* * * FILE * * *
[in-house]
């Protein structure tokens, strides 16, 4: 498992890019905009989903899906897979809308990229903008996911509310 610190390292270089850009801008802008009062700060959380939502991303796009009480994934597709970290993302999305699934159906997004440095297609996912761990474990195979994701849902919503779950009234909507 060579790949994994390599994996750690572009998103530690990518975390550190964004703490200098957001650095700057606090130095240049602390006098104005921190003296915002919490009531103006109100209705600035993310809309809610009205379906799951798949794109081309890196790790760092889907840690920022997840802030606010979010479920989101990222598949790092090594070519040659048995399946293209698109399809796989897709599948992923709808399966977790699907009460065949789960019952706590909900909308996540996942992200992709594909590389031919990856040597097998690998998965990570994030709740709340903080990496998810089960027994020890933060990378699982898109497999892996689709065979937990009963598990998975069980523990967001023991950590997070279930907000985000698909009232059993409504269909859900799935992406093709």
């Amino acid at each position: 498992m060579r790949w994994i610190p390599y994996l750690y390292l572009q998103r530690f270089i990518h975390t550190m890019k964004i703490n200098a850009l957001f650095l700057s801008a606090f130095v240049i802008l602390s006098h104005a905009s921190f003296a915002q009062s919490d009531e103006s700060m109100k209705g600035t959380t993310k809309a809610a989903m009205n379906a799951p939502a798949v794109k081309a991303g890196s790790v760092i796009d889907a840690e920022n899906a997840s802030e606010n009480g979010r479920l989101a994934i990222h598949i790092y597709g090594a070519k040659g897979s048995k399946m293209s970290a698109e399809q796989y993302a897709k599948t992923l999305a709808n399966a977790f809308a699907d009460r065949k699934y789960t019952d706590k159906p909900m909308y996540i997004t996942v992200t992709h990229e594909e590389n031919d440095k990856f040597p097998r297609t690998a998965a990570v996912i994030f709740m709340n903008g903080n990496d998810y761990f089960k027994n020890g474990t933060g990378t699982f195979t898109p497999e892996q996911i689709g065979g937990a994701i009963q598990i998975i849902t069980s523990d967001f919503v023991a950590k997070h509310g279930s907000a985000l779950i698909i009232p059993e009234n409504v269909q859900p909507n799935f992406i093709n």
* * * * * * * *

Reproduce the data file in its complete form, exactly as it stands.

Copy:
[in-house]
């Protein structure tokens, strides 16, 4: 498992890019905009989903899906897979809308990229903008996911509310 610190390292270089850009801008802008009062700060959380939502991303796009009480994934597709970290993302999305699934159906997004440095297609996912761990474990195979994701849902919503779950009234909507 060579790949994994390599994996750690572009998103530690990518975390550190964004703490200098957001650095700057606090130095240049602390006098104005921190003296915002919490009531103006109100209705600035993310809309809610009205379906799951798949794109081309890196790790760092889907840690920022997840802030606010979010479920989101990222598949790092090594070519040659048995399946293209698109399809796989897709599948992923709808399966977790699907009460065949789960019952706590909900909308996540996942992200992709594909590389031919990856040597097998690998998965990570994030709740709340903080990496998810089960027994020890933060990378699982898109497999892996689709065979937990009963598990998975069980523990967001023991950590997070279930907000985000698909009232059993409504269909859900799935992406093709």
């Amino acid at each position: 498992m060579r790949w994994i610190p390599y994996l750690y390292l572009q998103r530690f270089i990518h975390t550190m890019k964004i703490n200098a850009l957001f650095l700057s801008a606090f130095v240049i802008l602390s006098h104005a905009s921190f003296a915002q009062s919490d009531e103006s700060m109100k209705g600035t959380t993310k809309a809610a989903m009205n379906a799951p939502a798949v794109k081309a991303g890196s790790v760092i796009d889907a840690e920022n899906a997840s802030e606010n009480g979010r479920l989101a994934i990222h598949i790092y597709g090594a070519k040659g897979s048995k399946m293209s970290a698109e399809q796989y993302a897709k599948t992923l999305a709808n399966a977790f809308a699907d009460r065949k699934y789960t019952d706590k159906p909900m909308y996540i997004t996942v992200t992709h990229e594909e590389n031919d440095k990856f040597p097998r297609t690998a998965a990570v996912i994030f709740m709340n903008g903080n990496d998810y761990f089960k027994n020890g474990t933060g990378t699982f195979t898109p497999e892996q996911i689709g065979g937990a994701i009963q598990i998975i849902t069980s523990d967001f919503v023991a950590k997070h509310g279930s907000a985000l779950i698909i009232p059993e009234n409504v269909q859900p909507n799935f992406i093709n």